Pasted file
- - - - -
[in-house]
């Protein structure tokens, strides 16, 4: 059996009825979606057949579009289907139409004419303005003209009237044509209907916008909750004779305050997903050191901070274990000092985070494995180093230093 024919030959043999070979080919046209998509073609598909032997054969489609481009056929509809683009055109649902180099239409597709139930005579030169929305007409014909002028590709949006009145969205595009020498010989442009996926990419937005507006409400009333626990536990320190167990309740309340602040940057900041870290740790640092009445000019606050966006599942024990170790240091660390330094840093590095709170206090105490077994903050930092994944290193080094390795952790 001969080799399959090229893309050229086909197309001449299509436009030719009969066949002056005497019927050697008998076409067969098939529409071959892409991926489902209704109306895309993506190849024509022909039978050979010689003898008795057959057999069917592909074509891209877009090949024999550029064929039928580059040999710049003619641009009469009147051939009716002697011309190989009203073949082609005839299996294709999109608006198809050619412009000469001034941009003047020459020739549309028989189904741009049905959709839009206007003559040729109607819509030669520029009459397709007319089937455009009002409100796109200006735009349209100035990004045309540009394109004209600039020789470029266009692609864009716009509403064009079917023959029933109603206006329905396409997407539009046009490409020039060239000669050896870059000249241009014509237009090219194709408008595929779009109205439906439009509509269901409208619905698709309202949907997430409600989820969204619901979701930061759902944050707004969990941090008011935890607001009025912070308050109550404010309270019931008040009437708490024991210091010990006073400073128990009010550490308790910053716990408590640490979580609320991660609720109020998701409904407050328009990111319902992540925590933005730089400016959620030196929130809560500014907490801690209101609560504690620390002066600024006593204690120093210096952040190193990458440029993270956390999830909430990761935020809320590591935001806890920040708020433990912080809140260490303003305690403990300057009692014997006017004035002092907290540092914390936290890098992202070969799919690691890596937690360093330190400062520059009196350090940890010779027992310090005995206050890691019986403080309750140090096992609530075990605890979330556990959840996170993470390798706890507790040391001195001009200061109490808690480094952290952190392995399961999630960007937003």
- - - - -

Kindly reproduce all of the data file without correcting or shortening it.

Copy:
[in-house]
């Protein structure tokens, strides 16, 4: 059996009825979606057949579009289907139409004419303005003209009237044509209907916008909750004779305050997903050191901070274990000092985070494995180093230093 024919030959043999070979080919046209998509073609598909032997054969489609481009056929509809683009055109649902180099239409597709139930005579030169929305007409014909002028590709949006009145969205595009020498010989442009996926990419937005507006409400009333626990536990320190167990309740309340602040940057900041870290740790640092009445000019606050966006599942024990170790240091660390330094840093590095709170206090105490077994903050930092994944290193080094390795952790 001969080799399959090229893309050229086909197309001449299509436009030719009969066949002056005497019927050697008998076409067969098939529409071959892409991926489902209704109306895309993506190849024509022909039978050979010689003898008795057959057999069917592909074509891209877009090949024999550029064929039928580059040999710049003619641009009469009147051939009716002697011309190989009203073949082609005839299996294709999109608006198809050619412009000469001034941009003047020459020739549309028989189904741009049905959709839009206007003559040729109607819509030669520029009459397709007319089937455009009002409100796109200006735009349209100035990004045309540009394109004209600039020789470029266009692609864009716009509403064009079917023959029933109603206006329905396409997407539009046009490409020039060239000669050896870059000249241009014509237009090219194709408008595929779009109205439906439009509509269901409208619905698709309202949907997430409600989820969204619901979701930061759902944050707004969990941090008011935890607001009025912070308050109550404010309270019931008040009437708490024991210091010990006073400073128990009010550490308790910053716990408590640490979580609320991660609720109020998701409904407050328009990111319902992540925590933005730089400016959620030196929130809560500014907490801690209101609560504690620390002066600024006593204690120093210096952040190193990458440029993270956390999830909430990761935020809320590591935001806890920040708020433990912080809140260490303003305690403990300057009692014997006017004035002092907290540092914390936290890098992202070969799919690691890596937690360093330190400062520059009196350090940890010779027992310090005995206050890691019986403080309750140090096992609530075990605890979330556990959840996170993470390798706890507790040391001195001009200061109490808690480094952290952190392995399961999630960007937003």